Throughout our hopefully short time without real live games, we’ll be taking a weekly look back at a specific year in baseball history. What happened, why it mattered, what we’ll remember most. Send us the years you’d most like us to talk about at [email protected].
So far: 1978 | 1983 | 1984 | 1987 | 1990 | 1991 | 1995 | 1996 | 1998 | 2003 | 2006 | 2010 | 2013
NLDS: Braves over Astros in 3; D-backs over Cardinals in 5
ALDS: Mariners over Indians in 5; Yankees over A’s in 5
LCS: D-backs over Braves in 5; Yankees over Mariners in 5
World Series winner: D-backs over Yankees in 7
MVPs: AL: Ichiro Suzuki, Mariners; NL: Barry Bonds, Giants
Cy Youngs: AL: Roger Clemens, Yankees; NL: Randy Johnson, D-backs
Rookies of the Year: AL: Ichiro Suzuki, Mariners; NL: Albert Pujols, Cardinals
All-MLB Team (chosen by me, in 2020):
1B: Jason Giambi, A’s
2B: Bret Boone, Mariners
SS: Alex Rodriguez, Rangers
3B: Albert Pujols, Cardinals
OF: Barry Bonds, Giants
OF: Sammy Sosa, Cubs
OF: Luis Gonzalez, D-backs
C: Mike Piazza, Mets
DH: Manny Ramirez, Red Sox
SP: Randy Johnson, D-backs
SP: Curt Schilling, D-backs
SP: Mike Mussina, Yankees
SP: Roger Clemens, Yankees
RP: Mariano Rivera, Yankees
RP: Keith Foulke, White Sox
Of all the years MLB.com readers have been recommending to me during this pandemic, no single year has received more requests than 2001. It’s not difficult to figure out why, of course. That was the year of the Sept. 11 attacks, which happened right at the tail end of the baseball season and positioned the sport to embrace one of its favorite places in American society -- as a healing and unifying force during the country’s most perilous and harrowing hours.
We can argue whether or not it’s possible for any sport to do that, but there’s no question that when we think of the 2001 baseball season, the images that rush to our mind are all 9/11-related. Mike Piazza’s dramatic home run in the first home game back, with the Mets all wearing hats honoring first responders. Cardinals broadcaster Jack Buck, body being ravaged by Parkinson’s but voice as strong as ever, reading a poem to a rapt Busch Stadium crowd. President George W. Bush throwing out the first pitch at Yankee Stadium during the World Series. (Heck, even the World Series, with the Yankees winning three dramatic games in the Bronx, felt like a part of the extended mourning.)
All of this is true, and all of this is the reason we all remember the 2001 season so vividly.
But had Sept. 11 not changed the entire course of the season -- and human history -- the 2001 baseball season would already have gone down as one of the most amazing campaigns in baseball history. So much happened in 2001. You can make a very strong argument that there were five different stories other than Sept. 11-related moments that would have been the biggest story of nearly any other baseball season. It was a landmark season in the history of this sport. And Sept. 11 was only a part of it.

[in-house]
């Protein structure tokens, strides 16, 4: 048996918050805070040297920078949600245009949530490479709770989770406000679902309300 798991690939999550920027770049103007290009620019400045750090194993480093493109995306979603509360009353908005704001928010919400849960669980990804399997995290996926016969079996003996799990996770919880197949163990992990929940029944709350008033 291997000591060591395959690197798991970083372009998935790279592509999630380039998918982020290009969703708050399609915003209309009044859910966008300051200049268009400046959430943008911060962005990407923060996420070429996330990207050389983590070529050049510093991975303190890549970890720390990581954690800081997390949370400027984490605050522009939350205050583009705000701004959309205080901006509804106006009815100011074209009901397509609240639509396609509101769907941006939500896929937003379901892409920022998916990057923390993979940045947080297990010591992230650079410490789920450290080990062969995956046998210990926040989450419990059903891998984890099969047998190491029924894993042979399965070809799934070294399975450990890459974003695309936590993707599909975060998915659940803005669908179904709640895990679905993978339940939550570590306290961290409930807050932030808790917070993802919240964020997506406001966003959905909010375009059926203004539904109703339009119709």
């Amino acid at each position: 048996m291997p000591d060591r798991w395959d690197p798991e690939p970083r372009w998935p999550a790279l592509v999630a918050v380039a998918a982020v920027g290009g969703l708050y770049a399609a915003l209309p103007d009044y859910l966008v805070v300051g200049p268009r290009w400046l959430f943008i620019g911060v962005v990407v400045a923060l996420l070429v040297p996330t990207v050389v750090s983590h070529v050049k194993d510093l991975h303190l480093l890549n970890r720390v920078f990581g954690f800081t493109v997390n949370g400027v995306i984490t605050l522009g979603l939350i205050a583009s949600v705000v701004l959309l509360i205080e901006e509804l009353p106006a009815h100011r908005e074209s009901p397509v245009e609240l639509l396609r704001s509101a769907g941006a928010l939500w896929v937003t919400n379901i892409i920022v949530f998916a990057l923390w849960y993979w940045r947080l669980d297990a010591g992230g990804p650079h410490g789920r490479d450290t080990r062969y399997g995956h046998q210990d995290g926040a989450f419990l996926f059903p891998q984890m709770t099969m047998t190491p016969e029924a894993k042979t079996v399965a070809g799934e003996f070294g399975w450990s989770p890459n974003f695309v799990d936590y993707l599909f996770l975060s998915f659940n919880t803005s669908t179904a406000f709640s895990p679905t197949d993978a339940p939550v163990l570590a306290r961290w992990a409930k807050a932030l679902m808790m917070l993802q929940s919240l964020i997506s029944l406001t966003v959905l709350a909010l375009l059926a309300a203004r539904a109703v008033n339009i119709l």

These are five other big stories:
Albert Pujols’ arrival. Pujols was not a heralded prospect and was not even expected to make the big league roster in 2001; he only made the cut because he had a hot spring and Bobby Bonilla, the guy on the depth chart ahead of him, sustained an injury before the year. Pujols immediately became one of the best players in baseball and absolutely pivotal to the Cardinals. He hit .329 and had 37 homers, 130 RBIs and a .403 OBP -- and did it all at the age of 21. He finished fourth in NL MVP voting that year, the first of 11 consecutive seasons he’d finish in the top 10. Out of nowhere, Ted Williams just fell from the sky.
Cal Ripken Jr.’s dramatic All-Star Game moment. Ripken was actually voted in at third base for his 19th straight ASG, but just before first pitch, Alex Rodriguez stepped aside so Cal could play his natural position. This was Cal’s last All-Star Game, and it turned into a Cal Ripken Jr. appreciation party. And no moment was bigger than when he homered in the third inning, giving the AL a 1-0 lead it would never relinquish. He’d win his second Midsummer Classic MVP Award and retire at the end of the season.
The Mariners put together one of the best seasons of all time with Ichiro leading the way. Another player to arrive alongside Pujols was Ichiro, who proved that position players from Japan couldn’t just survive in MLB, but thrive. Ichiro hit .350, stole 56 bases and turned a Mariners team that had just lost A-Rod into something transcendent -- a 116-win monster that tied the MLB record (and set the AL mark) for most wins in a season. Ichiro joined Fred Lynn as the only other player to be named MVP and Rookie of the Year in the same season. The Mariners also sent eight different players to the ASG -- in Seattle -- that year. No team has won as many games in a season since, even though it ended in the sadness of the Yankees beating them in the ALCS. And the Mariners haven’t been back to the playoffs since.
Barry Bonds. The Giants slugger hit 73 homers this year and also set single-season records in slugging percentage (.863) and walks (232). But you can have your Long Gone Summer: Bonds smashed the seemingly unsmashable record in 2001, and no one has come close to him since. The best part? He may have actually been even better in 2002.